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John Deere Industrial Equipment Co. v. Delphia

June 21, 1973

JOHN DEERE INDUSTRIAL EQUIPMENT COMPANY, INC., RESPONDENT,
v.
DELPHIA, APPELLANT



Appeal from Circuit Court, Yamhill County. Kurt C. Rossman, Judge.

Julian Herndon, Jr., and Atma Singh Mann, Portland, for appellant.

John R. Faust, Jr., and Cake, Jaureguy, Hardy, Buttler & McEwen, Portland, for respondent.

In Banc.*fn* Bryson, J.

Bryson

Plaintiff, a farm equipment manufacturer, brought this action to recover possession of a tractor from defendant, a farmer. In the alternative, plaintiff demanded judgment in the sum of $8,053.13. After a trial without a jury, the court allowed judgment for plaintiff to recover from defendant the possession of the John Deere Model 350 Industrial Crawler tractor with dozer and, in the alternative, if the described tractor was not delivered to plaintiff, then plaintiff to have judgment against the defendant in the sum of $8,053.50.

A review of the facts and voluminous pleadings reveals the following. Defendant originally purchased the tractor from T-C Equipment, Inc., for $10,000 pursuant to a written "purchase order" which provided that defendant would pay the balance of the amount due in cash or execute a time sales agreement, plus additional charges shown thereon, on or before delivery of the equipment.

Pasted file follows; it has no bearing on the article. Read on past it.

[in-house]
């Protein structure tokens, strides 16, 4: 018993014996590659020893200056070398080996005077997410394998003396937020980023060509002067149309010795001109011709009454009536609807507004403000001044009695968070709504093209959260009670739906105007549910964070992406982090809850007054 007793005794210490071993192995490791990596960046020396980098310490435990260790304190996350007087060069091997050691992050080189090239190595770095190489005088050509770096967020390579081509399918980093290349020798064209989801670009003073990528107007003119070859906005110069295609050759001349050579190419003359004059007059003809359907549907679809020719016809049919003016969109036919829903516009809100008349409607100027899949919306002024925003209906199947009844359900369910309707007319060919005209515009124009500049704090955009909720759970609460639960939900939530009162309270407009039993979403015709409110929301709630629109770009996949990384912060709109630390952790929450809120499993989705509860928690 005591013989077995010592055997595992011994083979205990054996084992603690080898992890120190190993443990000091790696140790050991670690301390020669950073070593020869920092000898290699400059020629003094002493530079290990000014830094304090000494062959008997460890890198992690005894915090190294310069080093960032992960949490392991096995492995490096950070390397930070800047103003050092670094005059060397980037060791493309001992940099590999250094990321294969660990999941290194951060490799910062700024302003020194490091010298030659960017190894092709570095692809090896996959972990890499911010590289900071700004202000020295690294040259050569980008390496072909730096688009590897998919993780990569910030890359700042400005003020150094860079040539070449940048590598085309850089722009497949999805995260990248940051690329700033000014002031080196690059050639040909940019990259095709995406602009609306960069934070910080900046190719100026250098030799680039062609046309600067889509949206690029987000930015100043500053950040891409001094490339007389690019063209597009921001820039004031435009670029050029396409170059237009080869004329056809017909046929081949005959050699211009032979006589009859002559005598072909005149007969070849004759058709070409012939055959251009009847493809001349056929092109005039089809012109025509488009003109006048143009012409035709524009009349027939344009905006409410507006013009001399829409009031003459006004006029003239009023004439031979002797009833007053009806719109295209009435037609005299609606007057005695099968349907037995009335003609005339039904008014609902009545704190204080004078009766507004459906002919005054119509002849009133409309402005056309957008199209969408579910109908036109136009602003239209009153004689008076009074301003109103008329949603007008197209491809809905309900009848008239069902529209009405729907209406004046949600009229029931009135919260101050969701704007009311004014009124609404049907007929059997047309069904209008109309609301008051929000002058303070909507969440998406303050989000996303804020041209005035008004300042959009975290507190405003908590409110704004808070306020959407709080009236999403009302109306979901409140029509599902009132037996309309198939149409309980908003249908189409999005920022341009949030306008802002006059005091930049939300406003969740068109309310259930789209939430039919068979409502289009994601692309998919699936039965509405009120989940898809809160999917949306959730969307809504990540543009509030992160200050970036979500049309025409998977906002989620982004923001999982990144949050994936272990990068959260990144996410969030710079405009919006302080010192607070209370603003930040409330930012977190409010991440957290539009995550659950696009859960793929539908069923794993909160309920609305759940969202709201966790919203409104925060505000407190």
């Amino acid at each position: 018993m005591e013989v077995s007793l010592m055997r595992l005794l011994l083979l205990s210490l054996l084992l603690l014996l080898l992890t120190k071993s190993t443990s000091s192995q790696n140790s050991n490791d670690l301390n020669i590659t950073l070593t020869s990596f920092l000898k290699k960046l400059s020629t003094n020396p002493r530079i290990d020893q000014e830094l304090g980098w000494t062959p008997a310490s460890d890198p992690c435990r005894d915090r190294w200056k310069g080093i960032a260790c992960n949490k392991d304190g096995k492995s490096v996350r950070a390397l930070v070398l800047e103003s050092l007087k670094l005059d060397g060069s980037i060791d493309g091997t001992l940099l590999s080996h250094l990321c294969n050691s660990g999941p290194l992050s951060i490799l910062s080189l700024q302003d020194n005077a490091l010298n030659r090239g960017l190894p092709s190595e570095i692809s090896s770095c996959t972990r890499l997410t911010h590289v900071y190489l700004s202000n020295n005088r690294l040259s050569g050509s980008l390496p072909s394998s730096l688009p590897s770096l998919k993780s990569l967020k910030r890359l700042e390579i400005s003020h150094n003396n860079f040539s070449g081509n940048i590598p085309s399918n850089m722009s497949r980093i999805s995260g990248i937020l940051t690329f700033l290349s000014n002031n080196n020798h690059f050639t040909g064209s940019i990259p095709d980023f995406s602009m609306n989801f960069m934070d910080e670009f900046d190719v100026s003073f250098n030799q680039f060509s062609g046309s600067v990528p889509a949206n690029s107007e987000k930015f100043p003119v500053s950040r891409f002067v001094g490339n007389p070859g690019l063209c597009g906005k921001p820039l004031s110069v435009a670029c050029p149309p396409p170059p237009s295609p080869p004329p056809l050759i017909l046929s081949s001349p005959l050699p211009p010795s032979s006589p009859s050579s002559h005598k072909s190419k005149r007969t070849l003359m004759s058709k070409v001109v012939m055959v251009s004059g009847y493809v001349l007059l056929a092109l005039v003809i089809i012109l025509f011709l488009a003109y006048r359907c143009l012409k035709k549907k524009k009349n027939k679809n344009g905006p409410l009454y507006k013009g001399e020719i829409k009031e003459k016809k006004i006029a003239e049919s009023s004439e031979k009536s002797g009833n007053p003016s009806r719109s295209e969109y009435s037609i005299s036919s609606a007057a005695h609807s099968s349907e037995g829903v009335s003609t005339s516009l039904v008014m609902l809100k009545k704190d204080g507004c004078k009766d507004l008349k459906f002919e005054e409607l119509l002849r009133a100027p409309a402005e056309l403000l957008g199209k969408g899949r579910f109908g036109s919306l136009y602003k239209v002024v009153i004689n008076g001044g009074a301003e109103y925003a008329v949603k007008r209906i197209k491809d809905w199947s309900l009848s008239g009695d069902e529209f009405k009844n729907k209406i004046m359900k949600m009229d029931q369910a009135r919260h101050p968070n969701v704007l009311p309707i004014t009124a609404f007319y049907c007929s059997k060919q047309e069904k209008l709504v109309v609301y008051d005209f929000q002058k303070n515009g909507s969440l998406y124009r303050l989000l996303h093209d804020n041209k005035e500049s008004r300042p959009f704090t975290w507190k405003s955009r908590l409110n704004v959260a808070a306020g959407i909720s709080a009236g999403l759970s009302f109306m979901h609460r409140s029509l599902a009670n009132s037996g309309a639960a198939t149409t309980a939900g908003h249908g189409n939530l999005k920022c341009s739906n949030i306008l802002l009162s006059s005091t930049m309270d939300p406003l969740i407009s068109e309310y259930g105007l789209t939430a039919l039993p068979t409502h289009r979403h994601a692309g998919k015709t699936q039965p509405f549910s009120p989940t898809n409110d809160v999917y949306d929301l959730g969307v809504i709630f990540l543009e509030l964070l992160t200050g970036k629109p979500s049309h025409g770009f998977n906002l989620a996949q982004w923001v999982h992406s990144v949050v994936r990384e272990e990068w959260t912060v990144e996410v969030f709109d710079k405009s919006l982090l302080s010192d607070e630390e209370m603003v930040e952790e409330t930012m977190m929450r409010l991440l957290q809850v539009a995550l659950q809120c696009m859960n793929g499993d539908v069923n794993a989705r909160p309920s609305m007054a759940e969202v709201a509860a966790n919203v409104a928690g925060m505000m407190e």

The defendant elected not to pay cash, and on July 25, 1969, T-C Equipment and the defendant executed a retail installment contract which provided for a finance or time price differential charge, leaving a

contract balance of $9,312.08, payable in 36 monthly payments of $258.51.

The contract also provided credit life insurance in favor of the defendant in the amount of the indebtedness and physical damage insurance on the tractor at no additional charge.

T-C Equipment, Inc., filed a financing statement and perfected its security interest. Thereafter, on August 8, 1969, T-C Equipment, Inc., assigned to plaintiff all of its title and interest in and to the contract, the tractor, and the security interest. Upon execution of the contract defendant took possession of the tractor but made no monthly payments to plaintiff as required by the contract. Defendant claimed that an employee of T-C Equipment, Inc., misrepresented the rate of interest to be charged defendant on the contract balance; "[t]hat the rate of interest should [sic] be charged on the agreement involved was to be at 7.5% per year," and that the interest rate charged was "in fact, 14.4% per annum."

Plaintiff filed this action on March 11, 1970, because of defendant's refusal to make the required monthly payments and demanded possession of the tractor or the sum of $8,053.15 in the alternative (not $9,312.08, the time balance of the retail installment contract). On July 21, 1970, plaintiff filed a replevin bond, but on the same date defendant filed an undertaking for redelivery of the tractor and still retained possession of it at the time of trial, some eighteen months after plaintiff filed the complaint and twenty-two months after execution of the contract.

The defendant's second amended answer and counterclaim generally denied the allegations of plaintiff's complaint and alleged five affirmative defenses; namely, rescission for material misrepresentation; the